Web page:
For a long time, I had no great desire to go to Bali. It seemed like the place to see drunken Aussie bogans on full display in a foreign country. Not a pretty sight.
I have had a number of people change my mind on this, though. The end result of these conversations is that we are going to be spending a couple of weeks there. We leave tomorrow.
There are a bunch of reasons for doing this. We have been waiting (impatiently at times) for the kids to be old enough to get something out of an overseas trip. Also we were looking for somewhere relatively cheap without being poverty stricken, and exotic without being overwhelming.
Really, we just wanted somewhere easy and interesting. In a similar way to how going camping was something of a trial run for greater things, our first international adventure doubles as a potential lead in for something bigger down the track.
Things have been pretty relaxed around here lately with our homeschool. Learning never stopped over the summer break. It just slowed down. We are comfortably ahead of schedule.
It seemed both unnecessary and counterproductive to fully get into schoolwork for a couple of weeks, only to then stop and go on holidays. Of course, most of the focussed lessons we have been doing lately, have in some way been related to Indonesia.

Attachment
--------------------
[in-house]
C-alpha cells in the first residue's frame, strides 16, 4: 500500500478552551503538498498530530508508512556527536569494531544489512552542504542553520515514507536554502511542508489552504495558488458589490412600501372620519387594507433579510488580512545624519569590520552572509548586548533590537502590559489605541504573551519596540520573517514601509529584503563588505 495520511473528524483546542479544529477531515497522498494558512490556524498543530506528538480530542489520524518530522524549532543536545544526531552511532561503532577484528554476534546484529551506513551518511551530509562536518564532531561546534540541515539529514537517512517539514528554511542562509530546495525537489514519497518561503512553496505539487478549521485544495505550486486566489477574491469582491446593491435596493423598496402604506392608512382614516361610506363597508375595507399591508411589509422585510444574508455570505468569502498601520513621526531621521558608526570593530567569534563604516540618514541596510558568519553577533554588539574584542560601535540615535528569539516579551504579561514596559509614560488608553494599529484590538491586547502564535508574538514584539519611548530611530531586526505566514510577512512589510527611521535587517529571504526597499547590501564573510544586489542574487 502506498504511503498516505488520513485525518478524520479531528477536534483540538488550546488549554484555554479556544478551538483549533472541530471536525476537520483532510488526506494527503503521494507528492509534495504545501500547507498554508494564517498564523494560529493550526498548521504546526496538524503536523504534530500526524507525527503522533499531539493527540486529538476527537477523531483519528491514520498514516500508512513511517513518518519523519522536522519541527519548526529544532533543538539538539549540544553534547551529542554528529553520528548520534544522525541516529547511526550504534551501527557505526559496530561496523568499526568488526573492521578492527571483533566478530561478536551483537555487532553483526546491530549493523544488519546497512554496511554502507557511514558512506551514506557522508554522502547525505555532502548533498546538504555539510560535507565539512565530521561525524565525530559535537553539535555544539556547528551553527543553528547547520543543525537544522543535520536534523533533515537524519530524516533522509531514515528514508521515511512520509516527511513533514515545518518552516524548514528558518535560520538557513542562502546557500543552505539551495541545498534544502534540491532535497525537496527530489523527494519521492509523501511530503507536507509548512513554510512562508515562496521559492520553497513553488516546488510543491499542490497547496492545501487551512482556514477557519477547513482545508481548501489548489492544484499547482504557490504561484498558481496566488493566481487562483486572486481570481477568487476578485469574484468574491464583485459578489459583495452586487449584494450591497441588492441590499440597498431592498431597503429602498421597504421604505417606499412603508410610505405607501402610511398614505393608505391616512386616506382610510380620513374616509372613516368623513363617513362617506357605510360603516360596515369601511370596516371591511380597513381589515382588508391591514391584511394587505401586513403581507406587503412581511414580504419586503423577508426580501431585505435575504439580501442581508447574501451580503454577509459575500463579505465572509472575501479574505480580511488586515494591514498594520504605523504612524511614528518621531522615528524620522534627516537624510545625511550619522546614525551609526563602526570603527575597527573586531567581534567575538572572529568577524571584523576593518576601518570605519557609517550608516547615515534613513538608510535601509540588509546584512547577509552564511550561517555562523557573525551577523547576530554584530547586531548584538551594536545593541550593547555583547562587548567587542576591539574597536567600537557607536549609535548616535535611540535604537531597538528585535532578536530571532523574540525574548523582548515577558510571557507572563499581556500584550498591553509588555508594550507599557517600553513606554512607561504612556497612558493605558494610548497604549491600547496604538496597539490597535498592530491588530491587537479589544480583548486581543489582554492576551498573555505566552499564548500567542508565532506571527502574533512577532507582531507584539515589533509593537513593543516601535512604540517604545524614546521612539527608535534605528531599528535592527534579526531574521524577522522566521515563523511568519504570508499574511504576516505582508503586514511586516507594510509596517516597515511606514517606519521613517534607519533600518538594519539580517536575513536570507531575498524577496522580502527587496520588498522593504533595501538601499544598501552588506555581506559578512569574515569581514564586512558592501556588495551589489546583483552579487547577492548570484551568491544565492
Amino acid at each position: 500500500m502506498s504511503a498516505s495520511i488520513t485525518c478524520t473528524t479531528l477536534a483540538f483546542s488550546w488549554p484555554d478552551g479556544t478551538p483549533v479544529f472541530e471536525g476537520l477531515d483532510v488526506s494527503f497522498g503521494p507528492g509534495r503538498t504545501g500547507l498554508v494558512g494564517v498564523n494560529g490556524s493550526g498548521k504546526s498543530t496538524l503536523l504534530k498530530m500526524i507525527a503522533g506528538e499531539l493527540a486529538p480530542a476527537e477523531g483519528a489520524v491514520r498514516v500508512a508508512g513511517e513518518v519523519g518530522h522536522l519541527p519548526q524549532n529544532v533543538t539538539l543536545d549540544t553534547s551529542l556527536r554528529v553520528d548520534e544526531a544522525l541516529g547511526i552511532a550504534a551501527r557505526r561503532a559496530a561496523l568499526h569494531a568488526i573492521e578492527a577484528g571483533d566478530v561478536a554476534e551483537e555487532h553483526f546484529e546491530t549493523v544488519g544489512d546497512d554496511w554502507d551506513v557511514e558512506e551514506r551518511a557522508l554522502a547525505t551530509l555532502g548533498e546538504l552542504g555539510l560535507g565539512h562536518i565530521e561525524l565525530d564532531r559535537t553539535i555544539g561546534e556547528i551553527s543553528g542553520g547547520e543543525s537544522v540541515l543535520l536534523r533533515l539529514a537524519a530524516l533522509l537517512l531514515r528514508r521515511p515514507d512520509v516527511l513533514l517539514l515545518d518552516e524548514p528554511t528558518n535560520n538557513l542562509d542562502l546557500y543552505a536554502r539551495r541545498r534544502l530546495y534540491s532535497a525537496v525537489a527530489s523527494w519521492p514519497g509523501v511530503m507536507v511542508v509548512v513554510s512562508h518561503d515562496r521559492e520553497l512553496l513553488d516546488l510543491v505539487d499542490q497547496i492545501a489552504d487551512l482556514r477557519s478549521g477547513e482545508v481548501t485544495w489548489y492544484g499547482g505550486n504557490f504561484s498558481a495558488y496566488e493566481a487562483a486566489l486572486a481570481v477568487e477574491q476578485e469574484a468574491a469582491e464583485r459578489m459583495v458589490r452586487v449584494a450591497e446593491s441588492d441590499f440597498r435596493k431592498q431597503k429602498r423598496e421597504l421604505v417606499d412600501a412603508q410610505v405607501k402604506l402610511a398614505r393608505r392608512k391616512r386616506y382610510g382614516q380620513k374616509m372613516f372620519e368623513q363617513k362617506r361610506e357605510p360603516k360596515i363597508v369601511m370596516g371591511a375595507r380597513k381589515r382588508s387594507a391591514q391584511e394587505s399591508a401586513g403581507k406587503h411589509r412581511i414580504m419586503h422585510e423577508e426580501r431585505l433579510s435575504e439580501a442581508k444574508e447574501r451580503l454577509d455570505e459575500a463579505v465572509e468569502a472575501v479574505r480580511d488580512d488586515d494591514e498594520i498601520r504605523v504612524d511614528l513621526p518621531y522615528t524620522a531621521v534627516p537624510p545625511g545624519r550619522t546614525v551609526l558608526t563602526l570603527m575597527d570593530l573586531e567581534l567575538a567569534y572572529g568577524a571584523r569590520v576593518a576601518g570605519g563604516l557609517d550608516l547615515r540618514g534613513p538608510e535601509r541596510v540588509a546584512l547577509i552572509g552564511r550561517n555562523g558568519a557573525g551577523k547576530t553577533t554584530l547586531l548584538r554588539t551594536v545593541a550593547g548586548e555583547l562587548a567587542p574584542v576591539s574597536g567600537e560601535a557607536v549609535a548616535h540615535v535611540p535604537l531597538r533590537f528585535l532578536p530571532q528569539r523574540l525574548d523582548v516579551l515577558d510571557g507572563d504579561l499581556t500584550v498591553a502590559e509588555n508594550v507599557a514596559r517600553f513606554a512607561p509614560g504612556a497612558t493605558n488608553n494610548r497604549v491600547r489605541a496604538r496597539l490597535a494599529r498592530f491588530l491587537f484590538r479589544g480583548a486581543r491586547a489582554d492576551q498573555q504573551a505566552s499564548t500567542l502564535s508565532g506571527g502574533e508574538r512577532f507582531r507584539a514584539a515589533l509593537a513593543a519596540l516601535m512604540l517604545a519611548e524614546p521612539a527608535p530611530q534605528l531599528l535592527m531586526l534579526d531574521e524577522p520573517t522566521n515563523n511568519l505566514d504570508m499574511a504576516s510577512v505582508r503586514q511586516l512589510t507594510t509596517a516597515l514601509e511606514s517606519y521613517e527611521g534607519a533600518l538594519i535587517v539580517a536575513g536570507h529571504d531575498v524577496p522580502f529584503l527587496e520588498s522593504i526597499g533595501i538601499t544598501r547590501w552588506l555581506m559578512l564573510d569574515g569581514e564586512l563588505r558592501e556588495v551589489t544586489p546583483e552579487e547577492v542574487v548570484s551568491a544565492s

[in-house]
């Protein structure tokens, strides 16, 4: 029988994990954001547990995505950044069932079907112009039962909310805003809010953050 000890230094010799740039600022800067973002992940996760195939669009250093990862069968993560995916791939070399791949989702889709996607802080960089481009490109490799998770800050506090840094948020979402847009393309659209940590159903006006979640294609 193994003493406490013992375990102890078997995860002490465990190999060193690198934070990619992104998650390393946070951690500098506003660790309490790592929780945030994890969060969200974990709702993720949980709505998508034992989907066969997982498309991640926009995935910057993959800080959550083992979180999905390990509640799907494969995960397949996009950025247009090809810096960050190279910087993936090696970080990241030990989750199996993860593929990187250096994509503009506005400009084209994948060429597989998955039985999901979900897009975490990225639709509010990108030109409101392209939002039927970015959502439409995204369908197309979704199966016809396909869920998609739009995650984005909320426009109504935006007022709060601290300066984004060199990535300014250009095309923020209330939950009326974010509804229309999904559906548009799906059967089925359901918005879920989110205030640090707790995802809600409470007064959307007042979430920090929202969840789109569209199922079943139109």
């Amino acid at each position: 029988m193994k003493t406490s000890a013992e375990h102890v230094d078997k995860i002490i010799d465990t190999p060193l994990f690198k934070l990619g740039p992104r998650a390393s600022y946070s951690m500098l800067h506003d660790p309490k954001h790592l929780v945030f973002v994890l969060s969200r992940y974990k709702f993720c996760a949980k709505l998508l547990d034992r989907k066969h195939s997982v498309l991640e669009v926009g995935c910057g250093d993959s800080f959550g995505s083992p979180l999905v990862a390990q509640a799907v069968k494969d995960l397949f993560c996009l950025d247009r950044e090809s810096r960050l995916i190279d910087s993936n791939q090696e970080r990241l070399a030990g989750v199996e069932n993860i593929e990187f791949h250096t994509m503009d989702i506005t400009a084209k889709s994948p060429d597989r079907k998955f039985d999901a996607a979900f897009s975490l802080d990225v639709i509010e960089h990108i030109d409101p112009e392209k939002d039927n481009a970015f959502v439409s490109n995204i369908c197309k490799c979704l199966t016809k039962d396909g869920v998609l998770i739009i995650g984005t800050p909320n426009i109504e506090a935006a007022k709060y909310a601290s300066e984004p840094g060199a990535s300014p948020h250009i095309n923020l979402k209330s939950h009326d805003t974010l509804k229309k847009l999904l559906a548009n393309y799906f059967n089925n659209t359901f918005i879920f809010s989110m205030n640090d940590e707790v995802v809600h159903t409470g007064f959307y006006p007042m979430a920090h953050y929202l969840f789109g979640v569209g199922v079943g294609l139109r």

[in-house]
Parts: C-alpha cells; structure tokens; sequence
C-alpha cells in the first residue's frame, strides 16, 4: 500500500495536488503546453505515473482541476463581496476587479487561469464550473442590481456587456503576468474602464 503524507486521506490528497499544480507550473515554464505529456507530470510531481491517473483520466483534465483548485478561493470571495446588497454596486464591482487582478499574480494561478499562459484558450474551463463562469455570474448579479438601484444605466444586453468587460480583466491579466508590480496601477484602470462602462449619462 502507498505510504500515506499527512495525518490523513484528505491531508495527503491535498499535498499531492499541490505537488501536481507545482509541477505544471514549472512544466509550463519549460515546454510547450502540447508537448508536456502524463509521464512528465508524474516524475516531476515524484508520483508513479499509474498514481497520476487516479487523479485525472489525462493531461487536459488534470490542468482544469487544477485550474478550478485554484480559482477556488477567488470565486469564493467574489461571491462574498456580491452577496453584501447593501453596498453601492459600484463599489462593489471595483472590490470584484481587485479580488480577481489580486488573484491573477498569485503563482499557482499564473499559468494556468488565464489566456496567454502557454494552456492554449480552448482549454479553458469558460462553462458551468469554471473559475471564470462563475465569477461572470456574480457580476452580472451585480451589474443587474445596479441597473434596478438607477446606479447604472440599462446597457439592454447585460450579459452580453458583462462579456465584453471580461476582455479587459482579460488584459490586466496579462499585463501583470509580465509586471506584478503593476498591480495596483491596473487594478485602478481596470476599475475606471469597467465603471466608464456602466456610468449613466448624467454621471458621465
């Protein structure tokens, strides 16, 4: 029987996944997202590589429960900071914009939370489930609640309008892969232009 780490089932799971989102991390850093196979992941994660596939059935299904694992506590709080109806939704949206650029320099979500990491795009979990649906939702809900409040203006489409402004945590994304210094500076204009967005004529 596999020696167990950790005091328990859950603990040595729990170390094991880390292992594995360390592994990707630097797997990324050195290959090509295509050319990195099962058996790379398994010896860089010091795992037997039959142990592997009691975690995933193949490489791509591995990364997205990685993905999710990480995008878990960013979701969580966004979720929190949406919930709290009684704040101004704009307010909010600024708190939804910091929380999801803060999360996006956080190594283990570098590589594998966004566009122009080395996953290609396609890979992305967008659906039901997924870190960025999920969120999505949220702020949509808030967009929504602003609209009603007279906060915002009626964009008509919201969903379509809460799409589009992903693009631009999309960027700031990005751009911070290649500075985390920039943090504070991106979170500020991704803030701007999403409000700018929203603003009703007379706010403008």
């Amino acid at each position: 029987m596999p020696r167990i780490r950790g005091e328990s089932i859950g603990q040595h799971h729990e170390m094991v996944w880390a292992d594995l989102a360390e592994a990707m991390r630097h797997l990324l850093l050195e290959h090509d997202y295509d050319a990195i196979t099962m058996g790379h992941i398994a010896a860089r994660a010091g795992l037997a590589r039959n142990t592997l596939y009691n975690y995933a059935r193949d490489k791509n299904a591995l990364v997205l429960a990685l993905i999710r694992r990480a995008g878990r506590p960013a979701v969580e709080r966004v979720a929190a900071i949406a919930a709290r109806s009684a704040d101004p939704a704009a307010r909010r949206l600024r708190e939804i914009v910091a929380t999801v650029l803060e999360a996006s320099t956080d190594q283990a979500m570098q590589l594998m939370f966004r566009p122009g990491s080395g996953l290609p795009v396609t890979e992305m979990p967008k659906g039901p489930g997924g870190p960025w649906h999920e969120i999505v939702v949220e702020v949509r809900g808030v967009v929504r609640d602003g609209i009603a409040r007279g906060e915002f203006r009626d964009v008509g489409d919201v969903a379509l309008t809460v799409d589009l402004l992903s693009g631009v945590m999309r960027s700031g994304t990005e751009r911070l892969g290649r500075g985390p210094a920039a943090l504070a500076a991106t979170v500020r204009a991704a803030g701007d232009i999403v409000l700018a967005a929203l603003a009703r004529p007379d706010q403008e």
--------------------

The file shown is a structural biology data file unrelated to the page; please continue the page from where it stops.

The bulk of Indonesia is made up of a large volcanic chain. There has been quite a lot of discussion over plate tectonics and how volcanoes work. There are active volcanoes in Bali so depending on how things go, we will get to have a good look at one.
Those particular lessons were something of a double edged sword. I also had to spend quite a bit of time reassuring the boys that the volcanoes were not going to erupt underneath us while we were there.
Bali lies just on the other side of the Wallace line, which should be interesting. This is the line which divides Asia and Australasia from an ecological perspective. Outside of domesticated species, all the plants and animals will be foreign to us. We spent a lot of time looking at maps and talking about barriers of movement. Birds and fish, for instance, might be easily able to cross a sea barrier which is impassable to plants and animals.
We also, of course, spent some time reading and discussing the difference in culture. My oldest boy, especially, is very much into the idea of living in a hut. I think he will enjoy seeing a village which more or less lives up to his expectations.
There are lots of terraced hills and rice paddies where we are going. The idea of a stepped landscape was an interesting one for us. We liked the photos. Of course it was later reimagined.
We have had to get plane tickets, passports and vaccinations. This trip has been a point to count down to for quite a while. There is a lot of excitement over going, but for all the preparation, I don’t think the boys really understand what they are in for. Despite that, I am sure they will handle it well.
I think we are all going to have a lot of fun.